The activations of L- MFG/IOpFG have been consistently shown in neuroimaging studies of creative semantic cognition. For instance, Beaty et al.45 have revealed the involvement of both regions in generating unstudied (low-constraint) and novel (high-constraint) semantically related words. In addition, Zhou et al.46 found that searching for numerical relations among conceptual knowledge while solving mathematical problems elicits greater activations in the L-IOpFG, AG, MTG, FuG, PHG, MSFG and posterior cingulate gyrus (PCG). According to Binder et al.44, these seven regions were identified to form the semantic network system. Moreover, on comparing artistic and scientific creativity, Shi et al.49 found a positive correlation between the gray matters of the L- MFG and IOG and scientific creativity, emphasizing the crucial role of semantic reasoning in scientific rather than artistic achievements. Also the significant activities observed in the left MTG and FuG were consistent with a recent meta-analysis study50, where the activities of the left MTG and FuG were attributed to creative ideation during semantic divergent thinking tasks. Thus, the activation pattern observed in the present study within the IOpFG, MFG and FuG suggest that novices relied exclusively on creative semantic processing to explore and reason about the novel relationships among medical concepts, objects (e.g. laboratory equipment) and events (e.g. blood sampling).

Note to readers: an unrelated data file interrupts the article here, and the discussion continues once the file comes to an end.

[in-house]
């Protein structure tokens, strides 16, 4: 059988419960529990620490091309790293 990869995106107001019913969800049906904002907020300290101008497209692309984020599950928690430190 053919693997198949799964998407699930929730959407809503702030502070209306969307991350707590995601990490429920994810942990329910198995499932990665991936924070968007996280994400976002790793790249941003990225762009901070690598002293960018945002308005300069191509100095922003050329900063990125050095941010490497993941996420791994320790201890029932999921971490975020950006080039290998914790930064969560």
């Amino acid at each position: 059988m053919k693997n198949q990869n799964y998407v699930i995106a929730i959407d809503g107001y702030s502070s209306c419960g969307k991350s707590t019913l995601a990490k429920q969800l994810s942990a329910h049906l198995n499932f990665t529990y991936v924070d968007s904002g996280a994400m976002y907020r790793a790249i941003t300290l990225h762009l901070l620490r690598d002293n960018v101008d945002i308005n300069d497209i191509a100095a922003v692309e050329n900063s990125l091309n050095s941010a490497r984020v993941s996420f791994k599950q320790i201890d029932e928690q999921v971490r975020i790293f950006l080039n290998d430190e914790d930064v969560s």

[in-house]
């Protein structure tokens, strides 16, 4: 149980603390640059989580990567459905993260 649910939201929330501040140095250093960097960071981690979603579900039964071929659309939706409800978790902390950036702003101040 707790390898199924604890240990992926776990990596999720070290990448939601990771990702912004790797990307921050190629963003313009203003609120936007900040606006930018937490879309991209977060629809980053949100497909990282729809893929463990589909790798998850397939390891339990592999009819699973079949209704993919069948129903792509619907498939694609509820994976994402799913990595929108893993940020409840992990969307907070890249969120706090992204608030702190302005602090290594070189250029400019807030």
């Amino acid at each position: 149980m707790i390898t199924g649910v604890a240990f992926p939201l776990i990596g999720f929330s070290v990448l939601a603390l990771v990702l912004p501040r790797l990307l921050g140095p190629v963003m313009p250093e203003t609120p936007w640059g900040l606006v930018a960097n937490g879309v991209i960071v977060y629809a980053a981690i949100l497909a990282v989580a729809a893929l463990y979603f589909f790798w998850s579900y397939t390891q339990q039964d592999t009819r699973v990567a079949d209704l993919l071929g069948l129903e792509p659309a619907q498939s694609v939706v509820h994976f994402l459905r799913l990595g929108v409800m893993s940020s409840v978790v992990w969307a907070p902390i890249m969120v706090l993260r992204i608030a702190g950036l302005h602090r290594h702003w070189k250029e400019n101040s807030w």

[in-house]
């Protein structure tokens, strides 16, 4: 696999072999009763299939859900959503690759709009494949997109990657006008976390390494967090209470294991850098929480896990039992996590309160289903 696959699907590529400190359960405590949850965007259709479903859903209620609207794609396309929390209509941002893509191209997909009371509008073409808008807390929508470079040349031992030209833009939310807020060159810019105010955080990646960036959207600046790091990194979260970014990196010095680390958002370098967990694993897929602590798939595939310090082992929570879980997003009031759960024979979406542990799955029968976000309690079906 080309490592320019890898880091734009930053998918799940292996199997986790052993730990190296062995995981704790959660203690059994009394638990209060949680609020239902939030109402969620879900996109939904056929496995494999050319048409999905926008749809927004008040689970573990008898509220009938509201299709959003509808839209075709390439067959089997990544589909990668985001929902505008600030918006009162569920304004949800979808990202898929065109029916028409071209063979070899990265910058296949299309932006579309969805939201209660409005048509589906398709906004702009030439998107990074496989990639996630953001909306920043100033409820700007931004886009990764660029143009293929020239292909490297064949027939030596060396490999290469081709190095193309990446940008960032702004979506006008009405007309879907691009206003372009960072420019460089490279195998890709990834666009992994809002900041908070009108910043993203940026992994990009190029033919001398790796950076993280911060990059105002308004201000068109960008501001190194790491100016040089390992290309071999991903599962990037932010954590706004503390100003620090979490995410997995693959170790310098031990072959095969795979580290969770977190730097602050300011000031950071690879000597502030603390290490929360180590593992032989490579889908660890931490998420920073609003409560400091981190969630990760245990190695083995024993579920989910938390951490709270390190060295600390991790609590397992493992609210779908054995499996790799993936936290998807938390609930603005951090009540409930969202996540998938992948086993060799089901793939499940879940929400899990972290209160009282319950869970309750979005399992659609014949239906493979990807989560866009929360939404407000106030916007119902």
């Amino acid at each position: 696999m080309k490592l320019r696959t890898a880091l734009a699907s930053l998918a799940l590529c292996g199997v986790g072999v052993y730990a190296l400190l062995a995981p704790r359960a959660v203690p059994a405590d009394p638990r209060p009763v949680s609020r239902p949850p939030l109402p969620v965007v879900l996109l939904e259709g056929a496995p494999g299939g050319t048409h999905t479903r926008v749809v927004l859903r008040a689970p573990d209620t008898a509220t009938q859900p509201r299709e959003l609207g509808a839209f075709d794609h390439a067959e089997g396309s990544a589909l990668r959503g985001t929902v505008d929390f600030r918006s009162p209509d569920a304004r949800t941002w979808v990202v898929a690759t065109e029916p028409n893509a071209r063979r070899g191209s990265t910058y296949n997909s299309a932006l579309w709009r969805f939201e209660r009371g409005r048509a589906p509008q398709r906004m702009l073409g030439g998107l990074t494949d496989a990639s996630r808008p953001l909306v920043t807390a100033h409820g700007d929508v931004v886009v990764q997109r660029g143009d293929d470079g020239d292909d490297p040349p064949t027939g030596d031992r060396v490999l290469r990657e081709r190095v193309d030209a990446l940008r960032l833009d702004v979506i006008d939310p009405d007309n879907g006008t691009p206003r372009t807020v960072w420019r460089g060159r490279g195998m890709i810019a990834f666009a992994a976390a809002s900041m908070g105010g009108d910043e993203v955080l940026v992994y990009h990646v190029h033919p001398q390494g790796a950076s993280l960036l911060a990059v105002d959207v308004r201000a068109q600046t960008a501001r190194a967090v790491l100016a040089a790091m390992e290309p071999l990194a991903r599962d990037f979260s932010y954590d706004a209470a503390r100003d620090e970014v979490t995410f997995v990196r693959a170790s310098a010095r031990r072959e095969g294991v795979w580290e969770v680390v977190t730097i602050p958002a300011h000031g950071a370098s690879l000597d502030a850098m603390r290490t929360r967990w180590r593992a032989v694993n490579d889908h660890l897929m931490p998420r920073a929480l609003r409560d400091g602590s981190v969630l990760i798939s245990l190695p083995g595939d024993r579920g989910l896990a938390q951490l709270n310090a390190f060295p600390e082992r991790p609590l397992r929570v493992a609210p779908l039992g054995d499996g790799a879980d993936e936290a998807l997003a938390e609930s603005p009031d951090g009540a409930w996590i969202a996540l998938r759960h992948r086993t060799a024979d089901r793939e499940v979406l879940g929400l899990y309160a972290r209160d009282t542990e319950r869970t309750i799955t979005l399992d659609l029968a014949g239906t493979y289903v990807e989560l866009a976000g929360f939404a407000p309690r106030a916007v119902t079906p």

Further, modelling graph centrality metrics using LME analysis has extended brain activity findings in the present study and emphasized the central roles of semantic network as well as reward systems in diagnosing novel simulated cases. Specifically, three out of seven semantic network regions44, including IOpFG, AG and PHG, showed higher connectivity (i.e. eigenvector and PageRank) to other brain regions. In addition, the higher connectivity of the orbitofrontal cortex (I-, M- and L-OrFG) suggest that novices relied continuously on monitoring and evaluating the reward values of EVF’s various reinforcers51. Moreover, the evident increases in betweenness centrality metric within the dopaminergic system (nucleus accumbens and putamen), amygdala and cerebellum suggest the incessant contribution of the amygdala, putamen and nucleus accumbens in maintaining the balance between cognitive stability (e.g. inhibiting prepotent responses) and cognitive flexibility (e.g. reward-oriented switching between different options, reversal learning)52,53, while the cerebellum repeatedly simulate proper learning behaviors for providing spontaneous improvisation54. Thus, besides semantic processing, novices seem to engage affective reward processing and improvised creativity in solving novel problems through trial-and-error.